Yehuda Meshi Zahav, founder and chairman of ZAKA, is a fitting winner of the 2021 Israel Prize in the category of “Lifetime Achievement and Special Contribution to Society and the State,” announced this week by Israel’s Education Minister, Yoav Galant.
For three decades now Meshi-Zahav has led ZAKA, one of Israel’s leading emergency response operations, both at home and worldwide.
In addition to providing emergency response services and assisting in search and rescue operations, ZAKA also helps in the grim task of finding and identifying body parts following terror attacks, air crashes and other disasters.
I met Meshi Zahav a number of years ago and will never forget the following story he told:
Following the devastating earthquake that struck the island of Haiti in 2010, an eight story university building collapsed in Port-au-Prince and trapped eight students underneath the rubble. The students’ cries could be heard from outside and the Haitian military did everything they could to locate the young Haitians.
Soon after the rescue operation began, members of ZAKA, a leading Israeli rescue and recovery NGO, were dispatched to the scene and took control. The six-man Israeli delegation had arrived in Haiti aboard a Mexican air force Hercules, immediately after completing their work in the recovery and identification efforts following a helicopter crash in Mexico City, which had occurred days before the earthquake in Haiti.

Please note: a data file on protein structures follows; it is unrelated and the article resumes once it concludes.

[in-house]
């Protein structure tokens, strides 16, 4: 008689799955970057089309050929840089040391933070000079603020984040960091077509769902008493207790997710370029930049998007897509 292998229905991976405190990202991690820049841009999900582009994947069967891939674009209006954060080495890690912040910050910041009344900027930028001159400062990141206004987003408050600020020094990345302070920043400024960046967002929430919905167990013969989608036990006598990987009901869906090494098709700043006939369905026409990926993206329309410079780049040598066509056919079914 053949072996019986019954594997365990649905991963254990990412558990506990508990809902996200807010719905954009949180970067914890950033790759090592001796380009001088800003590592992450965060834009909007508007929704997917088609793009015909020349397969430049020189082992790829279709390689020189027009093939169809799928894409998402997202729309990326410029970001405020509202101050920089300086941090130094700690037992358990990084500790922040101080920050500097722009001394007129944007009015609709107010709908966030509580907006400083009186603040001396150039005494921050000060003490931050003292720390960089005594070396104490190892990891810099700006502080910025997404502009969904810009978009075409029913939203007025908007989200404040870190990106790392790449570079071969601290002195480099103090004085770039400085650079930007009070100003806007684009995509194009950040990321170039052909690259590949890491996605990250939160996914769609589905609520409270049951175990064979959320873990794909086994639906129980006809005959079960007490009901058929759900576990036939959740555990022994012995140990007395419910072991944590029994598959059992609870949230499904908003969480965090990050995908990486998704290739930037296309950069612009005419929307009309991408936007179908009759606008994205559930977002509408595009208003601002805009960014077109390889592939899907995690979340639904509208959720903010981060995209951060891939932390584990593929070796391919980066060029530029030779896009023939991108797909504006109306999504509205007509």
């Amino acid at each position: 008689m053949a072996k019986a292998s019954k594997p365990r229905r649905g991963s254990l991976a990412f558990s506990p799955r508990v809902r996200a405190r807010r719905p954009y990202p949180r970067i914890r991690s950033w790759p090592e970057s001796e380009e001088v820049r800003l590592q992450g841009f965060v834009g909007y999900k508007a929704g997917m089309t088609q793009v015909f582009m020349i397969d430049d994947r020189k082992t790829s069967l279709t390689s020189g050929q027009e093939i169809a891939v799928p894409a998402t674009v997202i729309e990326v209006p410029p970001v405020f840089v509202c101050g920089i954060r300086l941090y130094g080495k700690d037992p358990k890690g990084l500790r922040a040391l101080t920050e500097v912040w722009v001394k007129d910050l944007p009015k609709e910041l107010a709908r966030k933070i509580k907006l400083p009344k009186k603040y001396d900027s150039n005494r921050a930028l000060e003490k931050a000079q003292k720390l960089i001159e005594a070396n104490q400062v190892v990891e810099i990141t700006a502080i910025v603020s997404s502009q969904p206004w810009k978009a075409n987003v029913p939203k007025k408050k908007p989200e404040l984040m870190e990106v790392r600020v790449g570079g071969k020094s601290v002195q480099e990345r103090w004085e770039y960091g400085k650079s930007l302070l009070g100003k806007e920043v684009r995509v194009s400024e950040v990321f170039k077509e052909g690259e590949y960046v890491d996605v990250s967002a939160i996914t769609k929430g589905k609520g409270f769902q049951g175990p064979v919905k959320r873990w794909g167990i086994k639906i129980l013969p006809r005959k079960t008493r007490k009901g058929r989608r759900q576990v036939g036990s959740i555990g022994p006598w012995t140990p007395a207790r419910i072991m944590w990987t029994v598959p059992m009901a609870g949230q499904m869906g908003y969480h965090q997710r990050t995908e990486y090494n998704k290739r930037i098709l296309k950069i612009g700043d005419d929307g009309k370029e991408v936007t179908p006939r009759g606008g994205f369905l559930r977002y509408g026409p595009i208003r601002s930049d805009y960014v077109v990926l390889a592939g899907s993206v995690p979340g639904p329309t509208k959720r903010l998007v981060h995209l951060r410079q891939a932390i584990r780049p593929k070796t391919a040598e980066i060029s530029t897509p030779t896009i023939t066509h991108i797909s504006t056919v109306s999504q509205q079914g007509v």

They quickly made their way to the university building and after 38 hours of working around the clock with the Mexican military delegation and other Jewish volunteers from Mexico, they succeeded in rescuing the students alive from the rubble. The collapse took place on a Saturday, the Jewish Sabbath, and amid the wreckage and chaos, the ZAKA delegation took time out to recite Shabbat prayers. This led to the strange sight of Jewish Orthodox men wrapped in prayer shawls standing amongst the destroyed structures.
At that point large crowds of Haitians gathered at the site and stared in shock at the men as they prayed facing Jerusalem. They told the Israelis that they looked like angels who had come to save their fellow countrymen. When the prayers ended, the local people crowded around the ZAKA delegation and kissed their prayer shawls.
The prize selection committee said in a statement that Meshi-Zahav has made an “outstanding” contribution to advancing assistance at disaster events and creating unity in Israeli society while having “a sense of purpose and a true belief in the need to build bridges and hold dialogue.”
Source: David Kramer – Arutz Sheva
Header: Paramedics attend the scene a 2015 terror attack in Jerusalem, after two Palestinians boarded a bus armed with a gun and the other with a knife. Credit: Kobi Gideon/GPO ONLY